If you’re lucky enough to have experienced a high-quality garden tour in Italy, during the wonderful (mostly) sunny month of May when landscapes and gardens are burgeoning with new growth, how do you best share it with others? Do you document it garden by garden, plant by plant? Or do you convey its broad message, and rely on images as much as words? I’m going for the second option, because after a lot of travel I have hundreds of photographs to work with. And seen as a whole, they speak to me about themes rather than specific places.
I’ve sorted them, and they’ve moved seamlessly into these categories:
1. Views out
2. Views in
(and then later, in Part 2 of this blog post)
4. Green planting
5. Detailed flowering
6. ‘Specials’ – individual plants and building detail
Views out takes me first around Tuscany – where there are seven world heritage sites, including the wonderful town of Pienza where we stayed for four nights – before heading to Rome via the region of Lazio, then to Milan and Lake Como, then to the coast below Livorno.
Looking out from the room of our Pienza hotel through early morning mist is magic, even more so once the mist lifts.
Driving through green countryside to historic old villas not only reacquaints me with grapevine planting (so typical of this part of Italy!) but provides perspective that is amplified by the shape and detail of the palace and villa gardens (see categories 4, 5 and 6 above) that we visit, and of the houses.
Here’s a view out from the stone bathroom window at the Castello di Potentino.
And a vista from Villa la Foce that shows how, every now and then, the broad landscape can be a cityscape – framed with fine trees this is really special.
Further north, sailing on Lake Como presents wonderful blends of water, trees and mountains.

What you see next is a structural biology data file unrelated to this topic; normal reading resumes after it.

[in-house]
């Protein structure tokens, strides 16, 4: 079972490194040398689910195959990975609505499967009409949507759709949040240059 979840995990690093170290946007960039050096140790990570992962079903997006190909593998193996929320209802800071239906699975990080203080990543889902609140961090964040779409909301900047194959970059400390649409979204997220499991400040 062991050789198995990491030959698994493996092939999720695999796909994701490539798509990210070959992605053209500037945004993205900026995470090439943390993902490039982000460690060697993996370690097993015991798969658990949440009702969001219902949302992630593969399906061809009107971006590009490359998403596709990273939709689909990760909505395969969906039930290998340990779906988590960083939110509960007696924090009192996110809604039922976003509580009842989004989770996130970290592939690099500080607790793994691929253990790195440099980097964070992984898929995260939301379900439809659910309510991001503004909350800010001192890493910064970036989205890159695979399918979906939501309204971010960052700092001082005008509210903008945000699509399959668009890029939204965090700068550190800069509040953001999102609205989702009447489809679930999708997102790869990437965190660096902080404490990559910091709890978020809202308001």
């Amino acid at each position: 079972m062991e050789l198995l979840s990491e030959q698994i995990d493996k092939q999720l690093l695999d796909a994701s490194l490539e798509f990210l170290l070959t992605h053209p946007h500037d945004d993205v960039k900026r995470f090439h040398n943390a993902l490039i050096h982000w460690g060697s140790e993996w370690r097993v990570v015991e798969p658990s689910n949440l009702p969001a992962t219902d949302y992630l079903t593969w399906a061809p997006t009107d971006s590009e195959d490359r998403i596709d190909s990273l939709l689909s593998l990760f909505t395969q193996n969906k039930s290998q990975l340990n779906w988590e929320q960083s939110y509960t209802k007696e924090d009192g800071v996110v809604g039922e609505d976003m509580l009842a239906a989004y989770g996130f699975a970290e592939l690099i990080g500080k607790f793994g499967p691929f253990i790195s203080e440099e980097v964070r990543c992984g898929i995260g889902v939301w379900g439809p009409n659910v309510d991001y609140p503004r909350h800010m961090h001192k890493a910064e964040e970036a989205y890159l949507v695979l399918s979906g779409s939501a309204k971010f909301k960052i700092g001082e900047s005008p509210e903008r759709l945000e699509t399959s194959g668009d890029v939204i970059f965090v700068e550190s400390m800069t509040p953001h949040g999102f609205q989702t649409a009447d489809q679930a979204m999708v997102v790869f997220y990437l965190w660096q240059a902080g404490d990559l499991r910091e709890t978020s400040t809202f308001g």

South of Livorno I relish green grass, old buildings and the sea.
Views in has a focused perspective, with equally magical shades of green. If you want to climb up the hair-raisingly steep walkway to the church building behind the Villa Cetinale, you begin with a relaxed flight of stone steps.
Sometimes here – and elsewhere where a garden adjoins open country – the plantings are open and a bit wild,
sometimes they are shaded,
more often they are built around formal box hedging, as at the wonderful Castello Ruspoli at Vignanello,
which has been in ownership of one (broad) family for many centuries.
Sometimes they exude the finest design skill and plant knowledge – as with two 1960s gardens by landscape architect Russell Page. San Liberato, north of Rome, has plantings that give a new sense of perspective.
For me La Landriana, south of Rome, does it even better.
Page once said:
‘The art of composing a garden is first of selection, then of emphasis.’
Trees – wherever we travel they’re amazingly repetitive; dramatic stone (or umbrella) pines, tall slender cypresses, inviting olives. And stunning, whether they stand alone
or in long lines beside roads and fields.
This stone pine (Pinus pinea) – introduced into Italy by Benito Mussolini in the 1920s to become a symbol of the Mediterranean – defines each place. Tall strong trunks, bare yet richly textured with bark that is fire-resistant,
tower into the sky, their foliage making a strong statement at the top. Fastigiate cypresses (Cupressus sempervirens) punctuate the landscape,
especially fields, fences and driveways, in a series of deep, dark green exclamation marks. The stone pines and cypresses also come together.
Then there are multitudinous olive trees – these were Italy’s keynote before the stone pines arrived. Most are carefully down-sized to allow easy harvesting, their grey-green leafage and tiny white spring flowers softening the broad landscape
and setting off the colour of flowering plants.
And I can’t fail to mention three (to me) ‘specials’ – Judas trees (Cercis siliquastrum), sometimes in private gardens, sometimes lining streets; the spring-flowering Australian white cedar (Melia azederach); and tulip trees (Liriodendron tulipifera), their lush green leaves proliferating as the ivory/lemon flowers open up.
[Categories 4-7 of green planting, detailed flowering, ‘specials’ and people, in Part 2 coming soon]